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Design Competition: 2015 Student Winners
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2015 International Aluminum Extrusion Design Competition

Student Class Winning Entries

Nearly 60 entries from universities and schools were received for the 2015 Design Competition. The Aluminum Extruders Council and the ET Foundation would like to congratulate the winners and thank all of the students and their faculty advisors and instructors for advancing aluminum extrusion education by supporting the Competition.

In addition, the ET Foundation is grateful to Bonnell Aluminum for sponsoring the cash prizes for the 2015 Competition.

A total of 10 students were recognized for their designs using aluminum extrusions. Scholarship awards for First, Second, and Third Place were awarded, as well as the Sustainable Design Award. A total of $12,500 in scholarship awards will be presented to the winning students.

1st Place: Mobile Experiment Display Station by The University of Alabama, Huntsville, Alabama

2nd Place: ScintilLITE by David Marchese from Purdue University, West Lafayette, Indiana

3rd Place: Inspiration Corner by Justin Schupbach from Southern Illinois University, Carbondale, Illinois

Sapa Sustainable Design Award: Solar-Tent by Dominic Atibil from Purdue University, West Lafayette, Indiana

*Click on the thumbnail of each image to be taken to the larger, higher-resolution image*

First Place Award: $3,000
“Mobile Experiment Display Station”
The University of Alabama - Huntsville; Huntsville, Alabama
Sydney Steele
John Helms
Joshua Piner
Brandon Ferguson
Austin Avery
Anh Hoang
Thomas Brian McCoy

A team of students from the senior course, Engineering Design - Product Realization, in the Mechanical and Aerospace Engineering Department at the University of Alabama - Huntsville won the First Place award in the 2015 Aluminum Extrusion Design Competition. The team was tasked with the design, modeling, analysis, fabrication and testing plans of a mobile experiment cart to be delivered to a Huntsville, Alabama children’s science center. "The cart was fabricated using 80/20® extruded aluminum in order to achieve a lightweight and high-strength final product,” wrote the students in their entry submission. The team of students, focusing on a number of different areas from Finite Element Analysis (FEA), research, design, cost analysis, and fabrication, researched various materials and determined early in the design process that extruded aluminum was the optimal material. "The use of extruded aluminum was critical in order to design a safe, light weight and high strength product," explained their instructor, Christina Carmen, Ph.D.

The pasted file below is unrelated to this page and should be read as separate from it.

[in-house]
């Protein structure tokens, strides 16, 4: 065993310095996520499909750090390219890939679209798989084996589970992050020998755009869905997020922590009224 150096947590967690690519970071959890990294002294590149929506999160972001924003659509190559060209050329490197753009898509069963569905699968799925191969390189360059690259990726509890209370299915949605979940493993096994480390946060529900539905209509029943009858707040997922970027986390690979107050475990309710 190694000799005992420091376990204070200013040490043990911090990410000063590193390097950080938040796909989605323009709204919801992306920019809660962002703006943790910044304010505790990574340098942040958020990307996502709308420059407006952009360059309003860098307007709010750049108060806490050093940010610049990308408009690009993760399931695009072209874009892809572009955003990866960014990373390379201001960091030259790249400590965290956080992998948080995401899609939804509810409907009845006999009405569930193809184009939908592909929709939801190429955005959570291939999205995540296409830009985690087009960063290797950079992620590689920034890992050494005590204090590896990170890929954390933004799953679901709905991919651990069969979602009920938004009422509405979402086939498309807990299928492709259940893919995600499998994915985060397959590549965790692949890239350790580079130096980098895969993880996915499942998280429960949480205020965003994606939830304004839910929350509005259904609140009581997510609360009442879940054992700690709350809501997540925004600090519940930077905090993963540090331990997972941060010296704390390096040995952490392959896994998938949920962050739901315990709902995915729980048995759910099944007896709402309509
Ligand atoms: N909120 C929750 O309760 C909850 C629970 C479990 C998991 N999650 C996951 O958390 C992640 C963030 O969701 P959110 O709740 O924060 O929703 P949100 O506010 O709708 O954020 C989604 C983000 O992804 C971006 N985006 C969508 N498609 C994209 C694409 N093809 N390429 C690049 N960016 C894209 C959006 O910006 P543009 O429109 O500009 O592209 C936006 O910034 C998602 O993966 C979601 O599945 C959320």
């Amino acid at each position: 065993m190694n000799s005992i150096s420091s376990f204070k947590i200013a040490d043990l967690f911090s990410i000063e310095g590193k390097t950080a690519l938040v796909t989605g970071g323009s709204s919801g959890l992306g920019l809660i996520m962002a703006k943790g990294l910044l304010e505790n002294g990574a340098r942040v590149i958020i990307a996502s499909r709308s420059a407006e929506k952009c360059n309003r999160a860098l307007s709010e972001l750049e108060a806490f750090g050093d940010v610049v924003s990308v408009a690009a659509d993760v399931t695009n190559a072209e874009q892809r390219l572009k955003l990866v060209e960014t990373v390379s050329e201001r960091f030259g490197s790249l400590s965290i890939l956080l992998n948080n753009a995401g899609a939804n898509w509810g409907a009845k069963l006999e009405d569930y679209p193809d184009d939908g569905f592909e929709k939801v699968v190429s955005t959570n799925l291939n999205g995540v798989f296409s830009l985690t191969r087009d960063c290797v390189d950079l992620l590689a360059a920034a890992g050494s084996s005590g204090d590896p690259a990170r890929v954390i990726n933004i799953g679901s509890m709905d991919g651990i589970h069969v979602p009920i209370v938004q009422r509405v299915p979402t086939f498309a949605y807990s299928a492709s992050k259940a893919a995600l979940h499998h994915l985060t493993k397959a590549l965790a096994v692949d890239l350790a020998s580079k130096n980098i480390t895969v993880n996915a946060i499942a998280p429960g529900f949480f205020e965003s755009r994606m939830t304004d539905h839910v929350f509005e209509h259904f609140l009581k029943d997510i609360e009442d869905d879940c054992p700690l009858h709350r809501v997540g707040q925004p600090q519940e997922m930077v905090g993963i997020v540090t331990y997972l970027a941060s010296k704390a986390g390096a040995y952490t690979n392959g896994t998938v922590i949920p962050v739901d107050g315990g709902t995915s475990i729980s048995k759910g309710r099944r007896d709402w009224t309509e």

The judges found the overall approach to the design to be what put it over the top. “Although this is an engineered design and not a particularly unique product, the design review that the students performed is exactly how a product would need to be evaluated for manufacturing in the business world,” said competition judge Todd Boyer, Director of Sales & Marketing at Mid-States Aluminum in Fond du Lac, Wisconsin. “They engineered it and designed it to perfection,” noted Joe Benedyk, Research Professor at Illinois Institute of Technology in Chicago and Light Metal Age editor.

“It’s certainly ‘manufacturable’ with a well-laid-out plan from start to finish,” commented David Asher, Process Optimization Manager of Bonnell Aluminum in Newnan, Georgia.

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Second Place Award: $2,000

David Marchese
Purdue University; West Lafayette, Indiana